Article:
"Have you seen her book?"
On my android phone: if you tap a lesson (like Greeting 1) you get a popup menu. Don't tap 'start' which will take you into the exercises. Above the start button you see a 'key button' on the far right and a 'lightbulb button' to the left of the 'key button'. Tap the 'lightbulb button' to go to the grammar section.
了 is in some of the answers but in others not. I think in this case it means an action that has been completed. 了has several meanings, but commonly it is used for completed actions (but not always in the past).
In English I suggest it could be interpreted as "have you seen her book" - up until that moment in time. So it's a completed action. 了can also be used to bring greater attention to something as well.
Unfortunately it is a bit confusing at first.
As the Chinese is currently written ("你看见她的书了吗？"), we're dealing with sentence-"了", and the difference between this and "过", I think, would be that "过" would connote "ever/yet in general", and sentence "了" would connote being in an immediately relevant state of having recently seen the thing in question and being able to contribute to the search for it.
This sentence brings up at least two issues: whether and how to indicate the past, and what's the difference between看, 见, 看见, etc. Chinese doesn't have tense, it has aspect, which is not the same thing, tricky though it is for us non-natives to understand. The past is not always overtly marked in the verb. It may be clear only in context, or from a time adverb (昨天, 已经, ...), etc., and not just from putting the perfective verbal 了 or the experiential 过 right after the verb. Sentential了 (suggested by a couple of people here), that comes at or near the end of a sentence or clause, is not the same as perfective verbal 了, even though one of its several meanings of uses is to indicate change of state to something different from the past. Here's a link listing a number of different ways to refer to the past in Chinese: https://resources.allsetlearning.com/chinese/grammar/Referring_to_the_past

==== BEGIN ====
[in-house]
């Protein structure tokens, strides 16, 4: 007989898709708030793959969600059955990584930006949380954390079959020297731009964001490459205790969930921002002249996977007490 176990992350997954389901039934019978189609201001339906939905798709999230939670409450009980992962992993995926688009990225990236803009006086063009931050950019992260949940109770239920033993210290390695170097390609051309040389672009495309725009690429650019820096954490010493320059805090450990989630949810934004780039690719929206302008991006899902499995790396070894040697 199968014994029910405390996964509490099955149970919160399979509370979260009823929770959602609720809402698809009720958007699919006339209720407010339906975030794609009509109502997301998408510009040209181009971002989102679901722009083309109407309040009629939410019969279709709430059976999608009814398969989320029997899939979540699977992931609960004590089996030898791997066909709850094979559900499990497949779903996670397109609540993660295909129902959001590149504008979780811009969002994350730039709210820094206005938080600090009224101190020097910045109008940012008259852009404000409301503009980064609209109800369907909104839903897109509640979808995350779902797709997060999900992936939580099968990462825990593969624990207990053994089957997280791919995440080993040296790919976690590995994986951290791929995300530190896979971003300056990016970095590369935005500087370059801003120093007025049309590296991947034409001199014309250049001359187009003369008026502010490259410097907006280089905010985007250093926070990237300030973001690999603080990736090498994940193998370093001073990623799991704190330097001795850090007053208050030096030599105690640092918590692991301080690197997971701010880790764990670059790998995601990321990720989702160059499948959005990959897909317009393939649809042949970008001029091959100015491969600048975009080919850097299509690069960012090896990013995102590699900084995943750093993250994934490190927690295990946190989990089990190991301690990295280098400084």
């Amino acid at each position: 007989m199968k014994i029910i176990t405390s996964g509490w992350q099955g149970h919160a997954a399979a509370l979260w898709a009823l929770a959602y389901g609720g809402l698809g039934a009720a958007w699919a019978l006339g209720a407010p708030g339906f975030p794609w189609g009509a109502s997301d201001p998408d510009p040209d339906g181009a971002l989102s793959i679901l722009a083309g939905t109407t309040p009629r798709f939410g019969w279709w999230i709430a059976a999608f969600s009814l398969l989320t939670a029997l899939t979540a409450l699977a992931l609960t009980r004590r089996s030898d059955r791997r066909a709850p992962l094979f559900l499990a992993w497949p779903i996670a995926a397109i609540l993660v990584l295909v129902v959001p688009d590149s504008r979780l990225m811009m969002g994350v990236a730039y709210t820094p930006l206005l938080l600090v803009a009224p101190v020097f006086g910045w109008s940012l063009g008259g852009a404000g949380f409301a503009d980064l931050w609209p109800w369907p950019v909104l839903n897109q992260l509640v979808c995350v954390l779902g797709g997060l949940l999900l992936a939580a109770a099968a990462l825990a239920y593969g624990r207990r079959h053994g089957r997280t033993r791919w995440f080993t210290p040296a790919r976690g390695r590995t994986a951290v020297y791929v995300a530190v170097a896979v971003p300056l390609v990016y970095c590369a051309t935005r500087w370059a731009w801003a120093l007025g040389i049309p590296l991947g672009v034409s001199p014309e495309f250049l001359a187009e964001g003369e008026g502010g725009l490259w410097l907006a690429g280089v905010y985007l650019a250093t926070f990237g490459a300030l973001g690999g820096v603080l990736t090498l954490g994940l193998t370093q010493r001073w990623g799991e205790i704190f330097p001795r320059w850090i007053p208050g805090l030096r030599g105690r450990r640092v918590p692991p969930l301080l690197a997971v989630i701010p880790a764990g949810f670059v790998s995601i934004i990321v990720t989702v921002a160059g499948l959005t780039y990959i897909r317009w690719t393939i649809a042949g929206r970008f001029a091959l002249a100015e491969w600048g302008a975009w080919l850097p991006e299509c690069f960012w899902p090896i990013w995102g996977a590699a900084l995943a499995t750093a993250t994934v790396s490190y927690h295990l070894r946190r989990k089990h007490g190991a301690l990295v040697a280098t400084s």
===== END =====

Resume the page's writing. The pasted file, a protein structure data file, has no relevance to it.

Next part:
Various uses of 了: https://resources.allsetlearning.com/chinese/grammar/了
The second point, regarding differences between看, 见, 看见, etc., also connects to the question of indicating the past, because 看见 is a result complement (/complement of result), not simply a semantic melding of 看 look/read and 见 see/meet with. Because there's an indication of the result of an action, there's the implication that the action took place in the past, and lead to the result. Certain adjectives or single syllable verbs (including见 and到) are added a behind a (conventionally matching) main verb to form a result complement. Note that 听见, is a similar result complement in which we can see that 见 in such a construction need not literally mean see. In English, certain adverbs are used to similarly indicate a result: eat up, drink down, polish off, write up. Here are a couple of links about Chinese complements of result: https://resources.allsetlearning.com/chinese/grammar/Result_complements